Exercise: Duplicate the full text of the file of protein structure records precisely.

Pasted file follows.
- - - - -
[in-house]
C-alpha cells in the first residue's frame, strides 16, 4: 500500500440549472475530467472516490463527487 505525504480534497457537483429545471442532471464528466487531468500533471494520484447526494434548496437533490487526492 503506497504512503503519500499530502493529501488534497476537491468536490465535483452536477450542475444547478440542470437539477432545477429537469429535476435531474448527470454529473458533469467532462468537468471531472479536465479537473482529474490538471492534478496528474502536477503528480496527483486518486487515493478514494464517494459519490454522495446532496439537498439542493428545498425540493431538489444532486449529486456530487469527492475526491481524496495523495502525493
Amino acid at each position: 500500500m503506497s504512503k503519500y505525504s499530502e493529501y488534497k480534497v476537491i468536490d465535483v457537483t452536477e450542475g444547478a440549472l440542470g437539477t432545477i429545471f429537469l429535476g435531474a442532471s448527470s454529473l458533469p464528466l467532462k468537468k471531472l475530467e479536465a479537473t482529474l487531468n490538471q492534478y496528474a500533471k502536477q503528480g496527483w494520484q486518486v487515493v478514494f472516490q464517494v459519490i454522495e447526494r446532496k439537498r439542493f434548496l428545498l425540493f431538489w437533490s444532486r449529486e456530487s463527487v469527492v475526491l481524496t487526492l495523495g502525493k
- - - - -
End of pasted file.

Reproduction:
[in-house]
C-alpha cells in the first residue's frame, strides 16, 4: 500500500440549472475530467472516490463527487 505525504480534497457537483429545471442532471464528466487531468500533471494520484447526494434548496437533490487526492 503506497504512503503519500499530502493529501488534497476537491468536490465535483452536477450542475444547478440542470437539477432545477429537469429535476435531474448527470454529473458533469467532462468537468471531472479536465479537473482529474490538471492534478496528474502536477503528480496527483486518486487515493478514494464517494459519490454522495446532496439537498439542493428545498425540493431538489444532486449529486456530487469527492475526491481524496495523495502525493
Amino acid at each position: 500500500m503506497s504512503k503519500y505525504s499530502e493529501y488534497k480534497v476537491i468536490d465535483v457537483t452536477e450542475g444547478a440549472l440542470g437539477t432545477i429545471f429537469l429535476g435531474a442532471s448527470s454529473l458533469p464528466l467532462k468537468k471531472l475530467e479536465a479537473t482529474l487531468n490538471q492534478y496528474a500533471k502536477q503528480g496527483w494520484q486518486v487515493v478514494f472516490q464517494v459519490i454522495e447526494r446532496k439537498r439542493f434548496l428545498l425540493f431538489w437533490s444532486r449529486e456530487s463527487v469527492v475526491l481524496t487526492l495523495g502525493k